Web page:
“What?” Whiting asked, “There’s six of them?” “At least,” Larry said.

Another clang echoed through ship. This was followed by a grinding tear of metal.

The ship displays started flashing red. The annunciator chimed an alert, “Pressure dropping. Hull is leaking at panel one-four-kilo.”

Larry couldn’t place one-four-kilo immediately. He brought up a display with structural information, and started searching for panel identification. It didn’t take much of a pressure drop to cause discomfort. Sometimes small problems in the life-support would cause painful pressure changes. Drover equalized absent-mindedly while he searched the display for the panel closest to the cephalopod entry.

Drover found panel one-four-kilo about where he expected to find it. They had indeed clamped on over the ion intakes. They were tearing though an airlock door that was used for maintenance and repair work.

Drover pointed this out to Whiting on the display. “One-four-kilo is a companionway,” he said. When he looked up at her, she was rubbing her ears and jaw, eyes pinched tight shut. She was in tremendous pain.

“Equalize,” he said. She glanced up at him and then winced away in pain. “Pop your ears.”

Drover preferred to pinch his nose and swallow. He demonstrated this for her. She nodded, weakly, then jutted her jaw. She tipped her heard from side to side and wagged her jaw up and down. This equalized the pressure in her ears, eliminating the pain.

“Core planets Freighter Mule Two,” a voice said. “This is Scout Carillon Two. We are boarding through the forward starboard bay.”

“You bone-bag!” Larry shouted. He hit a key and said, “Thanks for giving me a hole big enough to park a planet in!”

“Give me the key to the ship manager,” Whiting whispered.

Larry stared at her in disbelief. What did she want with the ship manager? It was the computer for all of his business records; it had schedules and inventory information, navigation logs and order forms for food and fuel.

“Give me the key,” she whispered, intently.

Drover continued to stare. First she abducted him, then she gave him a course into enemy territory. Now she wanted the key to the ship manager. He was already in a very dangerous situation. She could only do him more harm.

“Give you the key?” he asked, at his limit with her. “Are you—” “You want them to turn your manifests over to the Outer Rim? You were carrying enemy contraband!” “Mule Two, prepare to produce your shipping manifests and health certificates.” Whiting took him by the hand. Larry unbuckled his webbing with his other hand. She hauled him out of the cockpit into the companionway. His feet moved slowly; he couldn’t see a good reason to leave the cockpit.

“It’s the Outer Rim. We’re off our flight plan!” Whiting said, dragging him.

“I’m off my flight plan because you hijacked me,” he said, following her down the corridor to the space used as a management office.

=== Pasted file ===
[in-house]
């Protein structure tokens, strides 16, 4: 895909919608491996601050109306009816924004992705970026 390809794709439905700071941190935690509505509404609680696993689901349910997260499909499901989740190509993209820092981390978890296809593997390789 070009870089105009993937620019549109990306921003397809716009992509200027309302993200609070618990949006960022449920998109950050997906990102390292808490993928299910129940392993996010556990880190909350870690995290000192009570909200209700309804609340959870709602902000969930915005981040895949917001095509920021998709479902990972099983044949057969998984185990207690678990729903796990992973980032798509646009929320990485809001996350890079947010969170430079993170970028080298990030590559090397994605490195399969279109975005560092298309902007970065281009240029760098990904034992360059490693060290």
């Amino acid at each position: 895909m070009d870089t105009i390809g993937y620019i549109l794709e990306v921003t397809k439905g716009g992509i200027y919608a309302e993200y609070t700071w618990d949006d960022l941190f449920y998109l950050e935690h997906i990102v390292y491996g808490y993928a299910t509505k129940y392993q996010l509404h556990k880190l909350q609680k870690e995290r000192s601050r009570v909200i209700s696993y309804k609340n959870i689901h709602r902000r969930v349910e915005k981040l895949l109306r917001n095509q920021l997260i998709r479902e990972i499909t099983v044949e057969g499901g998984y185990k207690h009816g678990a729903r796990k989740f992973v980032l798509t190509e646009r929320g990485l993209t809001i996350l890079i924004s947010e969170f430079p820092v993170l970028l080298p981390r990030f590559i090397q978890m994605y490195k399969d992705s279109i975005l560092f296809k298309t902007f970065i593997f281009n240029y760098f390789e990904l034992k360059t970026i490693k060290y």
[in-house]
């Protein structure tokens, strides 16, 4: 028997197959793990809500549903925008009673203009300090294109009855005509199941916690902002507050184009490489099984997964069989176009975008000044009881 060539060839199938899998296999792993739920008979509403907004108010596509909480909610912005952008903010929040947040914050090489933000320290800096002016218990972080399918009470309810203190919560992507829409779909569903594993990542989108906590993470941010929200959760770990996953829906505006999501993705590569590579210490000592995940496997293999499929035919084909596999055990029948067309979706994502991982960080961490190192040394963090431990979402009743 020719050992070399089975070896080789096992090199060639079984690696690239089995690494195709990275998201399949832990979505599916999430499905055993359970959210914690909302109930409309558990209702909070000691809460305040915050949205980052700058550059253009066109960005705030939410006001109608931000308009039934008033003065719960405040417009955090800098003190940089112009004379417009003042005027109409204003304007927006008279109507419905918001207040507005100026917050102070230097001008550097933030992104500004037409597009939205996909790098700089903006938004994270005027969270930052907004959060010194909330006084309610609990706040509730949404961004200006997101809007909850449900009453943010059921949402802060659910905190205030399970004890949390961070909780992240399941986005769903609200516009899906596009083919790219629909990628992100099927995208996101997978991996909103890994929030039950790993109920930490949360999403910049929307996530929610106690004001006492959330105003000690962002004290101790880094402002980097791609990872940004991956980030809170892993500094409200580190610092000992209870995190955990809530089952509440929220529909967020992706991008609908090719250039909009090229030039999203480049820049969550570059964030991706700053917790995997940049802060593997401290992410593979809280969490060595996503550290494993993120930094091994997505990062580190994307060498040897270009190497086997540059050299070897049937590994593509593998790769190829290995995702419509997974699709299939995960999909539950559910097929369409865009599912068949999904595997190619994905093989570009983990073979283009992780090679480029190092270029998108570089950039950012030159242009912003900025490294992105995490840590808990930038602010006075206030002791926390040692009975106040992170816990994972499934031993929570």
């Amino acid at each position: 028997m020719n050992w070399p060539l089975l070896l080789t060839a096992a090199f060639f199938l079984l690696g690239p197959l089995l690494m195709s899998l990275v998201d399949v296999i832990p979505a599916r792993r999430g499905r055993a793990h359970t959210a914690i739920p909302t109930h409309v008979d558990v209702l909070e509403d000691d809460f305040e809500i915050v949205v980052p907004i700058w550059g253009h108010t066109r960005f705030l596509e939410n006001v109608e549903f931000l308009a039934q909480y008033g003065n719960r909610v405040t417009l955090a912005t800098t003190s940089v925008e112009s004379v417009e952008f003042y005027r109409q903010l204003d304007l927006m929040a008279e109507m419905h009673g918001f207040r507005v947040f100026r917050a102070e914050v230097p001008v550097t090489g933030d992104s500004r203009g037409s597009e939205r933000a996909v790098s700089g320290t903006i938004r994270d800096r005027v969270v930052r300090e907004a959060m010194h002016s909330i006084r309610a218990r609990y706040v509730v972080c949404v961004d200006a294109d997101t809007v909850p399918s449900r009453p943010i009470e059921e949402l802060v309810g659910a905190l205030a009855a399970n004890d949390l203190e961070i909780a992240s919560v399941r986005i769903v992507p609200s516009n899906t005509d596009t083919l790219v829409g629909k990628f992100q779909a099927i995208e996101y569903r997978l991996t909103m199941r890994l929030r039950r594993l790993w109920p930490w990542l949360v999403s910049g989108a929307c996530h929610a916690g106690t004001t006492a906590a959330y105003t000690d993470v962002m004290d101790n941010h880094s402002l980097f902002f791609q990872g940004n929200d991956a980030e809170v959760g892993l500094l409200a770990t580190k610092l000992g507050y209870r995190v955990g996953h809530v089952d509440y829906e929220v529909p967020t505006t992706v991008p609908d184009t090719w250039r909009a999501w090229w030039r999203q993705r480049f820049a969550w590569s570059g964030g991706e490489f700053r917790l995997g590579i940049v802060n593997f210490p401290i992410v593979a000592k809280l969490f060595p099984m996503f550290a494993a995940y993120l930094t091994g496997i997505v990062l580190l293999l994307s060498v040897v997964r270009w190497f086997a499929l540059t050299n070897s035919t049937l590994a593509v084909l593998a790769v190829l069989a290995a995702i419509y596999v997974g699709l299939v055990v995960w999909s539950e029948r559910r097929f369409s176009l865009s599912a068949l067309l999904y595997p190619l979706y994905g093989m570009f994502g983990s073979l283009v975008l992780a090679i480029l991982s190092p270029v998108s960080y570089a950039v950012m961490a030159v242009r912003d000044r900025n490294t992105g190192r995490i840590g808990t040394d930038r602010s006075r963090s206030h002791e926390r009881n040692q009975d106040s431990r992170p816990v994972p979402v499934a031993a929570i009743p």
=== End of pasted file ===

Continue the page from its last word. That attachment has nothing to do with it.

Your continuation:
She turned and put her face close to his. “You didn’t cooperate,” she hissed.

There was a bump that knocked both of them off their feet. The ship annunciator said, “Cargo bay two breached.”

Drover had fallen on Whiting. He was embarrassed and rolled off of her. She had wanted him to fly an expensive cargo ship around without a load, how could be cooperate? He couldn’t afford to just ferry her around; this wasn’t her personal ship; he wasn’t her personal pilot. In fact, it wasn’t even his ship. He had charter bills to pay. And now they had been captured by Cephalopods and were about to be boarded by the Outer Rim.

“I thought you were sneaking over to the other side,” he whispered.

Whiting made a sour face. She looked completely surprised by his suggestion.

“Like some kind of double agent?” she asked, leaning on her elbow.

Larry looked at her and shrugged. Was there a sign that he missed? Had he overlooked something she’d said? Was he just na├»ve? He looked along the companionway for a moment.

“I don’t know,” he started. “I just — you pulled a gun,” he stammered, “and I—.” From far away, an amplified voice echoed through the ship. “This is an Outer Rim freight inspection stop. Prepare to present manifest and health inspection certificates.” It sounded like a human. It wasn’t a Cephalopod speech synthesizer.

Drover and Whiting scrambled to their feet. They walked to the end of the flight deck companionway. Whiting turned the corner toward the stairs. Down there was cargo bay two, at least one Outer Rim officer, panel one-four-kilo, a hull breach, and possibly some Cephalopods.
Drover grabbed her shoulder. “Not that way, the other way.” He steered her toward the manager office.

They could hear someone moving up the steps in the companionway.

Whiting looked over her shoulder. “The key,” she hissed.

Larry took out the key card from his pocket and looked at it. Was it right to turn this over to her? On one hand, she had put them in jeopardy in the first place; her secret course got them boarded, and the boarding may have destroyed the ship. On the other hand, if he could stall them, she might be able to obliterate their freight hauling records. On a squid’s next hand, if she was just going to turn him over to the Outer Rim, she’d probably have been more pleasant about it. As he stood, for a moment, a further thought popped into his head: Why would do all of this just to get Larry Drover arrested? No one would stage such an elaborate plan to simply give the Outer Rim an empty cargo ship; he had no choice but to trust her.